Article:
“Patrick?” He didn’t answer, didn’t even acknowledge her. She bit her lip. Trying another approach she said: “pancakes for breakfast?”
He would usually jump from his seat at the mention of pancakes. But not today.
Patrick turned his head slowly to face her, there was something almost mechanical about his movements. His eyes didn’t shift, he didn’t blink.
A black spider crawled over his hand and straight up the sleeve of his pajama top. Liza suppressed a scream, her fear of spiders being no secret, but Patrick didn’t flinch. His gaze didn’t even waver.

Again... super creepy! This passage was really terrifying. Kate uses imagery very effectively here to paint a picture of what kind of horrible transformation has overcome Patrick. The spider at the end is an especially wonderful gruesome touch!

Tuesday, June 19, 2012

Underground Spaces

My friend e-mailed me today with an article about a proposed new underground park for New York City. The images are pretty spectacular  on their own, but the real reason she sent it to me is that the majority of "The Spindlers" takes place in a crazy topsy-turvy underground world. I started wondering about real-life underground spaces. What was out there? What kinds of things are hidden below the surface? Turns out... some pretty amazing stuff! Some of them are man made, some are totally natural, but they all have a strange other-worldly feeling about them. Check out what I found, and let me know if I missed anything!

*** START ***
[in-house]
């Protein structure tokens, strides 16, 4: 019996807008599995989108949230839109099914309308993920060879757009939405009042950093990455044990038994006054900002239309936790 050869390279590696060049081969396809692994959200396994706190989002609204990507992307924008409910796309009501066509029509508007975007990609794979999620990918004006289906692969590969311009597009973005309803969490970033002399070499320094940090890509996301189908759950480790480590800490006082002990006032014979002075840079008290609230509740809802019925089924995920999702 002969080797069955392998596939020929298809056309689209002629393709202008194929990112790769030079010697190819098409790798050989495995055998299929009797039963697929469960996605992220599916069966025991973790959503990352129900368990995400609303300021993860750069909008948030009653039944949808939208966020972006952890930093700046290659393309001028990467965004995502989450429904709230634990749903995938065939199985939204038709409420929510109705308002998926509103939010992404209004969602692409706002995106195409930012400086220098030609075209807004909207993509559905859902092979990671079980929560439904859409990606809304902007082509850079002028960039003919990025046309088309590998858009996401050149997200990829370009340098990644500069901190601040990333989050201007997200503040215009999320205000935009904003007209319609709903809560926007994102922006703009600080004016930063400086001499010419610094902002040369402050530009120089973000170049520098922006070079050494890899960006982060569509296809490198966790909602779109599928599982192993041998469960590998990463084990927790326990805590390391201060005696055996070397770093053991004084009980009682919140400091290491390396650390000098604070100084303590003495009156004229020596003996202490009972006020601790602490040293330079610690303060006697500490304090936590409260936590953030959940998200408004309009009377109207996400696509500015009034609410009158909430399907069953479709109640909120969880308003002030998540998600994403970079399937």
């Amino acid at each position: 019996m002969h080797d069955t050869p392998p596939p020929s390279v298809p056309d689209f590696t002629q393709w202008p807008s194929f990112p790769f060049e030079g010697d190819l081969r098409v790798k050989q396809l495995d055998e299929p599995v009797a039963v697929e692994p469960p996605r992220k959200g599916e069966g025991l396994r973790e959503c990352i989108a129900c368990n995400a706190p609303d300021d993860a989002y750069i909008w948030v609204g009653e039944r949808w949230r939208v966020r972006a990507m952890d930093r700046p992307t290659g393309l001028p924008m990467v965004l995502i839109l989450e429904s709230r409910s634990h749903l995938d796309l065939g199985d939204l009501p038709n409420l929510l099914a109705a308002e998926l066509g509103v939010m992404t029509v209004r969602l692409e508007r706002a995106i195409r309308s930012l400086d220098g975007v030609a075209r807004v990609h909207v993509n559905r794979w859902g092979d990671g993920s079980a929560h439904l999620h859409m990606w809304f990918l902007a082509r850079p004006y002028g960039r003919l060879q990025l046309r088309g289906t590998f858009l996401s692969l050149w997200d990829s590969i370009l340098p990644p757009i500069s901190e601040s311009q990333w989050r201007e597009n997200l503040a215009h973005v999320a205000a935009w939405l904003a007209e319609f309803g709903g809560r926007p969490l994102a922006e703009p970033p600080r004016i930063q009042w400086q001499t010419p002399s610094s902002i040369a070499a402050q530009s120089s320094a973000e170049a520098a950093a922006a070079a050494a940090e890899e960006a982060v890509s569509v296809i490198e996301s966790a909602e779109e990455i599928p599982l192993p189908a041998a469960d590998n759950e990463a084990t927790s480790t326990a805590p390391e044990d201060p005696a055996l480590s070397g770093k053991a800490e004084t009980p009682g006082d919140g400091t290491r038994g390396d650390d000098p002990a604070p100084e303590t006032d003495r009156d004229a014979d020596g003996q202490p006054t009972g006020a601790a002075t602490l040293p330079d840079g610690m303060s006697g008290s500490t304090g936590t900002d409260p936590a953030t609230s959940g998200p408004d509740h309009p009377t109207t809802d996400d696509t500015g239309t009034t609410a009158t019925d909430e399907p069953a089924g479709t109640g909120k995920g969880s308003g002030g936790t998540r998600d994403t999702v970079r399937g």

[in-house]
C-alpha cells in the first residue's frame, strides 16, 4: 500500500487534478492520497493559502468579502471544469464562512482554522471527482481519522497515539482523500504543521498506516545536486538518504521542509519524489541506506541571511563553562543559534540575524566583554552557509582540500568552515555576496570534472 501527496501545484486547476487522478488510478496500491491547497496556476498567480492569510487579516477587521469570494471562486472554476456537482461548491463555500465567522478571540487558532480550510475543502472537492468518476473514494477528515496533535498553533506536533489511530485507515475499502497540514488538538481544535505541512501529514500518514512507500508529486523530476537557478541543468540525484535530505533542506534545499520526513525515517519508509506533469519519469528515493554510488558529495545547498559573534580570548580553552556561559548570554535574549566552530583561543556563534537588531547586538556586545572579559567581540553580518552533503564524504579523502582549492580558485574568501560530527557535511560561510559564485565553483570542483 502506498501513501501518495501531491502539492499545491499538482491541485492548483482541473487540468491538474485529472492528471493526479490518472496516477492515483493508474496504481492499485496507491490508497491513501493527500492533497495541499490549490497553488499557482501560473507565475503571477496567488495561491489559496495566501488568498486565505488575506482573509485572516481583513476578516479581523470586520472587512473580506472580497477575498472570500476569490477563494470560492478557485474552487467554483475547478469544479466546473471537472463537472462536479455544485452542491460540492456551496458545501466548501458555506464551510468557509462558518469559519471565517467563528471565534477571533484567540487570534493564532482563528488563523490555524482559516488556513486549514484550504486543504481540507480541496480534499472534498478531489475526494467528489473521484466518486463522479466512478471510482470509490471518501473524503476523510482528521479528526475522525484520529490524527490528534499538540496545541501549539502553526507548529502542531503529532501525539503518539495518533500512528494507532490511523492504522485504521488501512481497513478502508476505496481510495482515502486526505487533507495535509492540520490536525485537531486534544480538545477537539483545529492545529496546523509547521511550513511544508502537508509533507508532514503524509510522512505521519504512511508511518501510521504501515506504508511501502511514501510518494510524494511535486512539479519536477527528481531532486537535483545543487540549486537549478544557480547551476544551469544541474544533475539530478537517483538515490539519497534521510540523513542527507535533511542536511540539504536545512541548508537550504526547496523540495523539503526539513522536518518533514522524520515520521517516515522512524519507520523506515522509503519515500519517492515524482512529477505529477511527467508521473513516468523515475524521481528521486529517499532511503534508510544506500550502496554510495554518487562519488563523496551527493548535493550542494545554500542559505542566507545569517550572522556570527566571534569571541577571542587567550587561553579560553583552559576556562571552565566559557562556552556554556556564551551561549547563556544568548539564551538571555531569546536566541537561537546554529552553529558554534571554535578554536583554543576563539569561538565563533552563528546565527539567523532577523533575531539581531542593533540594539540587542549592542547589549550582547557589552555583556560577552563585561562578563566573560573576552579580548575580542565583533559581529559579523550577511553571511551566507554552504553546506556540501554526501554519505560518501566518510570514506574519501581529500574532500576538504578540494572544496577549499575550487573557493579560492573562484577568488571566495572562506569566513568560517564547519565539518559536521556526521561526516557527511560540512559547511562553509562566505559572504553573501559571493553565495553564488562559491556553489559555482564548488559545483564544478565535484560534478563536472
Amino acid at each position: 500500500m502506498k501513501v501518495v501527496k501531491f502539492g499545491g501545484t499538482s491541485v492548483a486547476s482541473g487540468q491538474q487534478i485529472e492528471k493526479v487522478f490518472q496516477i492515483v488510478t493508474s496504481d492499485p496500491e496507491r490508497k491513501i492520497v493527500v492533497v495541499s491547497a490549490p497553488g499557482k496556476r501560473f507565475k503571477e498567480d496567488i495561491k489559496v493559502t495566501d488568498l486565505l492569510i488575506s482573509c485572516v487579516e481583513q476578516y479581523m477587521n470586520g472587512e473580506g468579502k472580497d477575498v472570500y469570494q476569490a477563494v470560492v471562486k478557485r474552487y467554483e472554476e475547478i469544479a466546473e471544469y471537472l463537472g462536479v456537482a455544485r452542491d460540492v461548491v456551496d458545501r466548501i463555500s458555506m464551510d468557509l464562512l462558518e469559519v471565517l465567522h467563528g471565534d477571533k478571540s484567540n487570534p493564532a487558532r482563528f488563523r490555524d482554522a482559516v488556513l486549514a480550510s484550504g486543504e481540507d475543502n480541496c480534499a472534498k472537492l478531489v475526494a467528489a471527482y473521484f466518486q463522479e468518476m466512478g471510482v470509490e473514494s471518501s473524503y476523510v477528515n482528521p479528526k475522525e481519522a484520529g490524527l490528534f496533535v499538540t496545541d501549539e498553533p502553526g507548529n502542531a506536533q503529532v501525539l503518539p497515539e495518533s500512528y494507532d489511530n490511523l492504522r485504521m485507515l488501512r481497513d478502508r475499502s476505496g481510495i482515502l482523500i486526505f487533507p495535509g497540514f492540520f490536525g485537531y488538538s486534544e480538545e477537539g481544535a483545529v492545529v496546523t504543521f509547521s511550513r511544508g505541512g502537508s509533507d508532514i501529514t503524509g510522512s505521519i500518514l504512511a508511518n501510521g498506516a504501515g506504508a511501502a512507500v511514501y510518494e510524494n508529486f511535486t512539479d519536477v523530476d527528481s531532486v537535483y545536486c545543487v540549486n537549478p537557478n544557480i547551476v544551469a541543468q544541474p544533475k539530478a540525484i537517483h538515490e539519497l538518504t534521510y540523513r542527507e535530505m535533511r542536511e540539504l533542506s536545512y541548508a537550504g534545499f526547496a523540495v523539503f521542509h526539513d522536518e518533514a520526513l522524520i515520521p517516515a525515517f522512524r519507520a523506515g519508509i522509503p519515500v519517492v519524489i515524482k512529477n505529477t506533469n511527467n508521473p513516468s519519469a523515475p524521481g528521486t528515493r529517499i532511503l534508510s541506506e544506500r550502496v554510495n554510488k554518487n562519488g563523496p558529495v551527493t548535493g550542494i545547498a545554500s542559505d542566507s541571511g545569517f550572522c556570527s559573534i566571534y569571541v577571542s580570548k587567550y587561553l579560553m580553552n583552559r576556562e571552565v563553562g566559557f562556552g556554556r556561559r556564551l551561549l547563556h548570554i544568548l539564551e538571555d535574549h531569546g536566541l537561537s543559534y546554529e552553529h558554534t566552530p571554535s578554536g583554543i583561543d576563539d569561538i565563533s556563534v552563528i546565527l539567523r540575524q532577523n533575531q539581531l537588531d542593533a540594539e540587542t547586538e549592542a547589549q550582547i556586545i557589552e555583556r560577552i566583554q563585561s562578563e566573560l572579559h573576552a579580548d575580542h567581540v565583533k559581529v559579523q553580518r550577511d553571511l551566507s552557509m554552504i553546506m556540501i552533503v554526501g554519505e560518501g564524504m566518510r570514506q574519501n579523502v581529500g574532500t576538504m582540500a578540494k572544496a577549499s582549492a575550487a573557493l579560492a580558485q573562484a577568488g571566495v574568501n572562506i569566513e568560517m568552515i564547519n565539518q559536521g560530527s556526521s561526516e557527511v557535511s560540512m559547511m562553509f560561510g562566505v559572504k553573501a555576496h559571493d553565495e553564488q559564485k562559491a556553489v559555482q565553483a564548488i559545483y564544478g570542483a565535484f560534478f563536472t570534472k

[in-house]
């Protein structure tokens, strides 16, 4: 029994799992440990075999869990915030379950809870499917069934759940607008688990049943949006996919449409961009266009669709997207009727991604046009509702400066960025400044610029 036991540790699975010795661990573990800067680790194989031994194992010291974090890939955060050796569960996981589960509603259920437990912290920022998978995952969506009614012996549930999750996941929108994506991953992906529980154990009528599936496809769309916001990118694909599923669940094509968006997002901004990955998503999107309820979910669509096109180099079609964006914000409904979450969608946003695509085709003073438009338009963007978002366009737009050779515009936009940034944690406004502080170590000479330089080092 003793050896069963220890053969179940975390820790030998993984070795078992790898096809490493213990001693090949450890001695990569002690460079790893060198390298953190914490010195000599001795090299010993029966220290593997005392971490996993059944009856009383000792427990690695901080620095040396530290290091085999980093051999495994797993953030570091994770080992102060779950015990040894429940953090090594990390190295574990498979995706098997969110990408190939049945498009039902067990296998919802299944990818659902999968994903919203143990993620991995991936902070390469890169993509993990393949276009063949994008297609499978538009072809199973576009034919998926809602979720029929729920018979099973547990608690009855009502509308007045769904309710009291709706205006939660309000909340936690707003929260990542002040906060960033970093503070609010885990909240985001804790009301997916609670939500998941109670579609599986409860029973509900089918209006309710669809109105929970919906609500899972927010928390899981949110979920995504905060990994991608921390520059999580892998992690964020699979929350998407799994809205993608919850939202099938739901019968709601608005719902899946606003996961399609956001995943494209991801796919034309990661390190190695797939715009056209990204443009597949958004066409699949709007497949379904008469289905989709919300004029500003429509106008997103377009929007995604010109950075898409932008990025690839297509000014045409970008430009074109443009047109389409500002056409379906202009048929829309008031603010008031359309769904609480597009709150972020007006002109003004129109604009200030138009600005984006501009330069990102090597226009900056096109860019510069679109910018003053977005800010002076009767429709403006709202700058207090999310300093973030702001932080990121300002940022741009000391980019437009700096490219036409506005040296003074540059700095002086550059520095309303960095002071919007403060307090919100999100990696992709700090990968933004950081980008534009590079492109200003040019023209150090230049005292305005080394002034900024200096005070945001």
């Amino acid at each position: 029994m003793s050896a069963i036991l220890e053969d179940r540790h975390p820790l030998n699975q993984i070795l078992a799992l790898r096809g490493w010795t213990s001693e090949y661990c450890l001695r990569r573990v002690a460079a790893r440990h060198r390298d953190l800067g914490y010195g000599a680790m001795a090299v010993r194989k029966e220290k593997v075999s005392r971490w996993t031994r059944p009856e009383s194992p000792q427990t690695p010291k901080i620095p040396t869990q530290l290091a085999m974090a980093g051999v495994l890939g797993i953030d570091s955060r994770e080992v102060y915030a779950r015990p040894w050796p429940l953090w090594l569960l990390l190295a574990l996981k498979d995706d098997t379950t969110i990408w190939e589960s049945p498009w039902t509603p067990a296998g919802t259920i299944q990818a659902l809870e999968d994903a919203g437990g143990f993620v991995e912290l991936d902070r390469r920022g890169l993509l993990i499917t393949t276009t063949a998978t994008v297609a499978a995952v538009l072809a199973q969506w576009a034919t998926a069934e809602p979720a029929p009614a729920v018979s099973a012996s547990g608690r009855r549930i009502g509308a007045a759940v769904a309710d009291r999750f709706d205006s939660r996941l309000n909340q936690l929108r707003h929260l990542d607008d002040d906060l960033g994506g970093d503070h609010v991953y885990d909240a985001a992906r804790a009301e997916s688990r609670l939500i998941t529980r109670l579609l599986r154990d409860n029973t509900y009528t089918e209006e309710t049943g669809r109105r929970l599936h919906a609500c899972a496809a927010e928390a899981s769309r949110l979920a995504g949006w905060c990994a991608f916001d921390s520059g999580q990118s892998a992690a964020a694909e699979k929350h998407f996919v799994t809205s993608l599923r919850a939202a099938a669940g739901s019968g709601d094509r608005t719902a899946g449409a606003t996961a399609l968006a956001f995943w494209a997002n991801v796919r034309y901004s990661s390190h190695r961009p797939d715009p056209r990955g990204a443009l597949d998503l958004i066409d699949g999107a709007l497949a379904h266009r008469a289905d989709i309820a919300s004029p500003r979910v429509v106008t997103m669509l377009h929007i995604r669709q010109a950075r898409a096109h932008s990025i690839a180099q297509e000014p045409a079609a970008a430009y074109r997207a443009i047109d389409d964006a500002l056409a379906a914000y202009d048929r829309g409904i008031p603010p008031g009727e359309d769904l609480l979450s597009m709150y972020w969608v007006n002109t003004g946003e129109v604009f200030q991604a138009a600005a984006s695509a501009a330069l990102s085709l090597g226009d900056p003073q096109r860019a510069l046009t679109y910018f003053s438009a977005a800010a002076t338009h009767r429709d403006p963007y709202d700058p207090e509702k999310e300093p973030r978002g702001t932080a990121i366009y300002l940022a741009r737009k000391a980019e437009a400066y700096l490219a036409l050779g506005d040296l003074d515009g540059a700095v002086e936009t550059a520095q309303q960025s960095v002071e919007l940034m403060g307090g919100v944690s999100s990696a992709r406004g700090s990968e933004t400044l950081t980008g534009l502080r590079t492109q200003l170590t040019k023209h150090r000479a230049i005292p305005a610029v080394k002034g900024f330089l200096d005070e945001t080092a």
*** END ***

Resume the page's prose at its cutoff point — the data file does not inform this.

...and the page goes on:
First, the Proposals for the New York City "Low Line"
This is the Stockholm Subway... kind of creepy huh?
Never mind... THIS is creepy. The Paris Catacombs
This is a picture of the Crystal Caves in Mexico. 

This is the Salt Cathedral of Zipaquira, in Cundinamarca, Colombia. The entire room there is carved out of Salt!
The Lava Tube Cave in Tulelake, California. I think it looks like it's leading to fairy land.
The Reed Flute Cave in Guilin, China. I think this one looks like an Alien Planet. 

Friday, June 15, 2012

Favorite First Lines

A couple of days ago I announced the new Writing Challenge, in which asked you guys to take the first sentence of my new book The Spindlers and write the next 200 words. This got me thinking about first lines in general.It's amazing that sometimes the very first words leap straight off the page and into your heart. So to help further inspire you all in your writing, here are some of my favorite first lines in books! I'd love to hear what some of yours are!

And don't forget to get me your challenge submissions by 6.20.12!

Once upon a time and a very good time it was there was a moocow coming down along the road and this moocow that was coming down along the road and met a nicens little boy named baby tuckoo...
-James Joyce, Portrait of the Artist as a Young Man